Crevecoeur are a French three-piece outfit which play a style of music that brings to mind the expansiveness of soundtracks. These nine songs comprise the group's second album since their formation as a duo in 2003 and first for Denovali Records. Considering that I have no previous exposure to the band, an admission to being roped in by their comparison to Ennio Morricone, Henry Mancini, Sigur Ros and The Black Heart Procession is completely in order; the question is whether or not Crevecoeur live up to such comparisons.
Seriously though, this is completely not what I expected at all because normally propaganda from PR and record companies almost never come through on their boasts and promises, but sure enough, "Le Ponte Des Possedes" definitely sounds like a lo-fi spaghetti western soundtrack piece with a bit of a modern flair, straight down to the American southwest sounding horns and acoustic guitars. The smooth tones of the violin pairing with the acoustic guitar and subtle bass in "La Pieuvre" is quite excellent while the vocals set the mood perfectly; quite honestly, it is a refreshing song that is particularly pleasing to the ears. The steady rhythm of "Bellinzona" continues to conjure images of the romantic vision of cowboys right out of the movies based in the southwestern United States and Mexico; the guitars are just about perfect sounding, save for the strange curveball in the latter third of the piece which sounds extremely out of place given that Crevecoeur falls right back into the main part of the song. The guitars in "Carnavalse" kill me (I have a real soft spot for Morricone's soundtrack work for The Good, the Bad, and The Ugly) with their spot on sounds and arrangement, and the violins just push the track over the top completely in creating an almost authentic timbre. The soft tones of the guitars accompanying the piano in the opening of "Corsair Sensuel" is another highlight of the album while the remainder of the track is a bit of a departure (in that it sounds like a much more developed and focused song in the more traditional pop sense) from previous pieces on II, but this aspect of Crevecoeur is a welcome change of place which adds another dimension to the band.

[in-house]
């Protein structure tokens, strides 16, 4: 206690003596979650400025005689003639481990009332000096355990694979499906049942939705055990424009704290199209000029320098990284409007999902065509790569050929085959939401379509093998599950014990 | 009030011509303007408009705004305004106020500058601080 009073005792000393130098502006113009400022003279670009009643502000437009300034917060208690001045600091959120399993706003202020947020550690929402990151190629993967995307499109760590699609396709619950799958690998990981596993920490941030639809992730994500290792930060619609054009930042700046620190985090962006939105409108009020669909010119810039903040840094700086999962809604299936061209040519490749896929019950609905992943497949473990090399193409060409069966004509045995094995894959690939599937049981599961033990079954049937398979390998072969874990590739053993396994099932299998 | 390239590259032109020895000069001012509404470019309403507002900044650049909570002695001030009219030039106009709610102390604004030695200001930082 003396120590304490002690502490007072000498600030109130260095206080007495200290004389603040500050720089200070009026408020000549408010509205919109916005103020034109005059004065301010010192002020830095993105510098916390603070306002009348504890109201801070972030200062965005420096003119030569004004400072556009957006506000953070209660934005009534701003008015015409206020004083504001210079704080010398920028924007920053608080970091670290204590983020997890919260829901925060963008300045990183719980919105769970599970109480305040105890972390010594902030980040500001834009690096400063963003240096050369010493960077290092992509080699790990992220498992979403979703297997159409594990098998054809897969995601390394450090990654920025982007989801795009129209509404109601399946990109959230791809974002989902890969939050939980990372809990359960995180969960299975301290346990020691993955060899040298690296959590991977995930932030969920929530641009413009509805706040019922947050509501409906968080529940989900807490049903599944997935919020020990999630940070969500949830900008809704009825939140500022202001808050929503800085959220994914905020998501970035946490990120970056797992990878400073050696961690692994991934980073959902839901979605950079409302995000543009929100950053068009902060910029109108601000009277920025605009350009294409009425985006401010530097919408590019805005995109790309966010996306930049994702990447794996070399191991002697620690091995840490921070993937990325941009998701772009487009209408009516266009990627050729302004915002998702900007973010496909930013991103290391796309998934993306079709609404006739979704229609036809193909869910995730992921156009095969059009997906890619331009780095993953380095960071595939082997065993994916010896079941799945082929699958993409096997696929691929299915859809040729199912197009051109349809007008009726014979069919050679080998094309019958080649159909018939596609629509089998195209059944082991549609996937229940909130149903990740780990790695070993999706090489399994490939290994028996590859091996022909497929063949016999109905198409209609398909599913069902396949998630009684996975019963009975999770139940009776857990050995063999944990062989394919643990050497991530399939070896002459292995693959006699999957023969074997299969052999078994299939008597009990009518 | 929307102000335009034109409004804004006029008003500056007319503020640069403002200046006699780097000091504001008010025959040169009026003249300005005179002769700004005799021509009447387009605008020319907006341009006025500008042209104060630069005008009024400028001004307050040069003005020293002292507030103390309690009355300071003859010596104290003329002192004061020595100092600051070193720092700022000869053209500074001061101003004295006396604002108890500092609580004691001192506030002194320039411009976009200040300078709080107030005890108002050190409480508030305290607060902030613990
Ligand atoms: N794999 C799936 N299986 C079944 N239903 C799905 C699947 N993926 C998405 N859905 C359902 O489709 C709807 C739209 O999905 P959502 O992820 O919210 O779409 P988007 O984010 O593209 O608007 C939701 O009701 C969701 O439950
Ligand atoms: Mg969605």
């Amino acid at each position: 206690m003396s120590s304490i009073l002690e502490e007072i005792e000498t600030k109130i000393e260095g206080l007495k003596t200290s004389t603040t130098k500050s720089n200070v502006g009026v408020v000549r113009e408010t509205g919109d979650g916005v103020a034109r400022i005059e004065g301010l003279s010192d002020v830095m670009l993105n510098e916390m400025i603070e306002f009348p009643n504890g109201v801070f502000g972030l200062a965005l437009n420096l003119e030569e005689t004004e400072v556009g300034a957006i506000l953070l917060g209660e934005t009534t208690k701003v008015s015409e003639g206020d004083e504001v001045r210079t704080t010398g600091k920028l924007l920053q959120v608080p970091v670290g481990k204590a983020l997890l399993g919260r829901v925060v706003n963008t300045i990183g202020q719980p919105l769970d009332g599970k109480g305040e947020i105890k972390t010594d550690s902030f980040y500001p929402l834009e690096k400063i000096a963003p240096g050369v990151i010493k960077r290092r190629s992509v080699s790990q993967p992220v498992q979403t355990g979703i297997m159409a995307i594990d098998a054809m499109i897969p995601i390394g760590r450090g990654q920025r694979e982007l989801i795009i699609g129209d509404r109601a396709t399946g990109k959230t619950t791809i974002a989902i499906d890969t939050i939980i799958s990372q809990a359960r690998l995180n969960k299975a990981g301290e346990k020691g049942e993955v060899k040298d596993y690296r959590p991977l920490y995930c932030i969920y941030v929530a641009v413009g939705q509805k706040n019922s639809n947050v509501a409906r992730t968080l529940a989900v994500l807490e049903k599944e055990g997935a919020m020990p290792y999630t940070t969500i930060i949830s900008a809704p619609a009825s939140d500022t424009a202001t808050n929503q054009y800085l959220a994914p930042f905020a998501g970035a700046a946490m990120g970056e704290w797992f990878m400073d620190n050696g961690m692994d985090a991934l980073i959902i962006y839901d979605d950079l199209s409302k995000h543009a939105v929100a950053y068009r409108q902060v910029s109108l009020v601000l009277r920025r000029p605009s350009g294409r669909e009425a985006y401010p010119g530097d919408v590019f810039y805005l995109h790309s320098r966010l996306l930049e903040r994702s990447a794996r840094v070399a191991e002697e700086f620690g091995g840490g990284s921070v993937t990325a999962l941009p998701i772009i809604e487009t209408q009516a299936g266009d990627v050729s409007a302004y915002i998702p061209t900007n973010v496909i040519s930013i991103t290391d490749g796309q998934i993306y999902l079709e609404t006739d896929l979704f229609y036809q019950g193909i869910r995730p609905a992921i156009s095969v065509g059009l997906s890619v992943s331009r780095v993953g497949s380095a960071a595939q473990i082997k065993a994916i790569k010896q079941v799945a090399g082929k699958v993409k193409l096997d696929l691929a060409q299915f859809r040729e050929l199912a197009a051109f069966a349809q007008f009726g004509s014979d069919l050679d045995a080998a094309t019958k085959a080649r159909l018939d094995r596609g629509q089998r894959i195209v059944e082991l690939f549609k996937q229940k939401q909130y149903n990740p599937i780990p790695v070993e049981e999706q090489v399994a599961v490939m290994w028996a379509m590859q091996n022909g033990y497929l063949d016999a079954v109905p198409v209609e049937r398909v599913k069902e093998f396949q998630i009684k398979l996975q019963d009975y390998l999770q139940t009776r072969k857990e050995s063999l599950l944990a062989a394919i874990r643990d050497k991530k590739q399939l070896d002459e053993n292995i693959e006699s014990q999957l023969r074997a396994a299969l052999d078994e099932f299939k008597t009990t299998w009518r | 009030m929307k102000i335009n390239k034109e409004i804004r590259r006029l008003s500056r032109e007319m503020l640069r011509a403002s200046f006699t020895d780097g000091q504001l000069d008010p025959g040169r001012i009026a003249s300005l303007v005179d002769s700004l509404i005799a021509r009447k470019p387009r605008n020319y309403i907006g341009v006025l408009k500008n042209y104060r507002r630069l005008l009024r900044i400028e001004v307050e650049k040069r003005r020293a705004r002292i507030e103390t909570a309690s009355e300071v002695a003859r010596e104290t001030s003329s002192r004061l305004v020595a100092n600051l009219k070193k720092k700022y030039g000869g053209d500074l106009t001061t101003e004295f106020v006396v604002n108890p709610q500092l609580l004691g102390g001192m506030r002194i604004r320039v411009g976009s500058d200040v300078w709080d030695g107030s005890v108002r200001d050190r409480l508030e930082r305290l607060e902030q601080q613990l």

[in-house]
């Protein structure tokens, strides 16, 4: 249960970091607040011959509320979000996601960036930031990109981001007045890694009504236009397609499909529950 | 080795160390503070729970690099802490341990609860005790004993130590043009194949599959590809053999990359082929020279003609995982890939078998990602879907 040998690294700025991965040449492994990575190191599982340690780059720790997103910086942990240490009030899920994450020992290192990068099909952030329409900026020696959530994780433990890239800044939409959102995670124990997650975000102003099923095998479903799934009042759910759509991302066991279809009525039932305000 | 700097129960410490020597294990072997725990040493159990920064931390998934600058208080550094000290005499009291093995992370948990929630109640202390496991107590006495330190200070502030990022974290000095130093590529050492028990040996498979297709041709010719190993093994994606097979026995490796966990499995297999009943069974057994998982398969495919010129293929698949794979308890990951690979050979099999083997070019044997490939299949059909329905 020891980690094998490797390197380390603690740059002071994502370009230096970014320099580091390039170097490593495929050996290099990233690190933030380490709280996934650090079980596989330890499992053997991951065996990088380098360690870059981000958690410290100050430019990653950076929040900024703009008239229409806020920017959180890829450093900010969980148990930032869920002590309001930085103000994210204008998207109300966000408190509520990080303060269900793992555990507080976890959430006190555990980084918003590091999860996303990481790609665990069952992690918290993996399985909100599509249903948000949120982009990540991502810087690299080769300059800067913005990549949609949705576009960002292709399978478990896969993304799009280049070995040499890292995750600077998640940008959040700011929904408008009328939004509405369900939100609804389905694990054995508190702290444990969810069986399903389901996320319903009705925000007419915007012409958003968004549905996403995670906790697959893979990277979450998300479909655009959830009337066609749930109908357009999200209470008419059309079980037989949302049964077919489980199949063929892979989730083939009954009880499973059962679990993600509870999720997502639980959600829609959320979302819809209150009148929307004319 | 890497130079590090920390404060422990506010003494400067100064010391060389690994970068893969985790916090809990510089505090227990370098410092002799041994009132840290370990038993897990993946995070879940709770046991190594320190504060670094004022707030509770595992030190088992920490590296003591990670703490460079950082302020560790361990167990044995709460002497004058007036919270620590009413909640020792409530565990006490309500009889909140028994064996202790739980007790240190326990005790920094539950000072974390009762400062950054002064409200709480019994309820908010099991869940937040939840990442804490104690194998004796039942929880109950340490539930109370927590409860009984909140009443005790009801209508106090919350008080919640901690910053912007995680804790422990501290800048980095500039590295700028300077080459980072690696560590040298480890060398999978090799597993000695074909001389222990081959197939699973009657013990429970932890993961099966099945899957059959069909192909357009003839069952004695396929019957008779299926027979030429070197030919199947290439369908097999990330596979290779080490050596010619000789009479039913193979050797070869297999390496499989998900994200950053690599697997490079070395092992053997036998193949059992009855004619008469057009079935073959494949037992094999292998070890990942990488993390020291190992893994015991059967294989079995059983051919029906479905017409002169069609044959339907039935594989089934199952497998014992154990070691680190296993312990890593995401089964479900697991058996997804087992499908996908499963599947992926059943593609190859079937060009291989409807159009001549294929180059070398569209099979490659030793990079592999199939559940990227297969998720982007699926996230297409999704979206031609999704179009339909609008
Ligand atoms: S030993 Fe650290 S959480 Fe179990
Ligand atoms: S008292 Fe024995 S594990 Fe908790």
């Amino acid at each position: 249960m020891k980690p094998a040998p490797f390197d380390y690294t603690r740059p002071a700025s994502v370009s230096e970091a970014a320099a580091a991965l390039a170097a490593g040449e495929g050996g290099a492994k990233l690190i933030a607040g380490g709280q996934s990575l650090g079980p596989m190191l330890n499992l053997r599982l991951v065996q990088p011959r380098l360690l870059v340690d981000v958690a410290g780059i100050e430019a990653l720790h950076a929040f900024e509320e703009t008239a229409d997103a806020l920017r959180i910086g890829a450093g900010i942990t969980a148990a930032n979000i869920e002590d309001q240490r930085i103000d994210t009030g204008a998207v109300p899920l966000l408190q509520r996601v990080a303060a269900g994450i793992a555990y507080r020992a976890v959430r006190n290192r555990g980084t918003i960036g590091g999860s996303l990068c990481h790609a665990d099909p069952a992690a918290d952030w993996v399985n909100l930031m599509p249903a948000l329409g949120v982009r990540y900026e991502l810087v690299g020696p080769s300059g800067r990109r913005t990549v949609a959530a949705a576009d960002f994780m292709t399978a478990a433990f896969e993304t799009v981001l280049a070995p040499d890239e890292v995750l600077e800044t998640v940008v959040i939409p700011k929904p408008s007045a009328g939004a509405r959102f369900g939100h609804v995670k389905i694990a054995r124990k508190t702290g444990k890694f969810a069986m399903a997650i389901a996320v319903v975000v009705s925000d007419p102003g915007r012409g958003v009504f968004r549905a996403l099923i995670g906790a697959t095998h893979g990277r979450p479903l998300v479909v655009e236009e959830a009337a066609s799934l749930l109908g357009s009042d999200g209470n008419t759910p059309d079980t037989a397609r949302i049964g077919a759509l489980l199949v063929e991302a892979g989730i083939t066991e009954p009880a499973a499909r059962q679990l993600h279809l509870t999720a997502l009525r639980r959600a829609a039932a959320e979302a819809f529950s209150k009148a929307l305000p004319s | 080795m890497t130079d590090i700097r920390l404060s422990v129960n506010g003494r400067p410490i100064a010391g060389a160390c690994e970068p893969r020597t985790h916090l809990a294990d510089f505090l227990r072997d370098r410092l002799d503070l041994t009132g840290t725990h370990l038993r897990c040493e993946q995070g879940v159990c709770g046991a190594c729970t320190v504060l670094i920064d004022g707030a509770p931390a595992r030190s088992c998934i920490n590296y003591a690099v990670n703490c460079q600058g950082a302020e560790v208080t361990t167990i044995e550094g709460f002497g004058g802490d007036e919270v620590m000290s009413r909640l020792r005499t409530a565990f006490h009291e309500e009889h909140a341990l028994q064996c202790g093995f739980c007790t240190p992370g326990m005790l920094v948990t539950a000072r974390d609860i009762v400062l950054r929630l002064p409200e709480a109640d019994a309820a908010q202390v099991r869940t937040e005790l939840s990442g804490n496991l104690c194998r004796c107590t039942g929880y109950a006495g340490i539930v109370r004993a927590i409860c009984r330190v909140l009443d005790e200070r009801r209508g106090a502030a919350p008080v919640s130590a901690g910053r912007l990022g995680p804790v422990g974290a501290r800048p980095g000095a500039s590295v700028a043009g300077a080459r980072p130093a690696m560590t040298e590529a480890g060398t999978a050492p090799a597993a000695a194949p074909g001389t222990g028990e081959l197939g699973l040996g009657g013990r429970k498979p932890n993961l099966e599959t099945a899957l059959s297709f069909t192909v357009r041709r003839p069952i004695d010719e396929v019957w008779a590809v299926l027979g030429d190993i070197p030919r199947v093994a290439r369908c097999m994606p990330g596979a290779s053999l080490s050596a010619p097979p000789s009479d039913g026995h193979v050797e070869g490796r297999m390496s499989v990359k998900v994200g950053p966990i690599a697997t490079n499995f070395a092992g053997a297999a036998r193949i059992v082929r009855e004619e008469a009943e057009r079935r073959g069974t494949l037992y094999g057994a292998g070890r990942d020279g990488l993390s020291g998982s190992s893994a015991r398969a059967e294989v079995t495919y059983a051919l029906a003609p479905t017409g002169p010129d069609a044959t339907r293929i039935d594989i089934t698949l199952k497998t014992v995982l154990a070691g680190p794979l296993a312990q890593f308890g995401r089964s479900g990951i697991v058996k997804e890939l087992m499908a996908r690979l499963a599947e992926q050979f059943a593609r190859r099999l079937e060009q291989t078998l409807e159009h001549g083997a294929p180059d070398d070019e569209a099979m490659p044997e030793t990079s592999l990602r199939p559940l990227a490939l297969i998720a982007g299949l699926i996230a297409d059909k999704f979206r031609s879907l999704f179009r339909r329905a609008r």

Crevecoeur produce quite the album in II that hits on many of the reference points that the press boasts; my one wish is that there would be more dynamic usage and tempo changing in the music, but this is simply a preference that is purely my own and a very small wish at that. Unfortunately Crevecoeur are a European band and probably will be quite some time before their music is readily available in the US, considering the weak dollar and how much it is killing people who order records from overseas. Also, the fact that the music is not so easily classifiable will surely play a role in how much exposure that the band gets in the United States because we can be pretty dumb people here. II is a good record that I highly recommend for people into Morricone and his soundtrack work or just anything with a southwestern United States flair.
7.5 / 10
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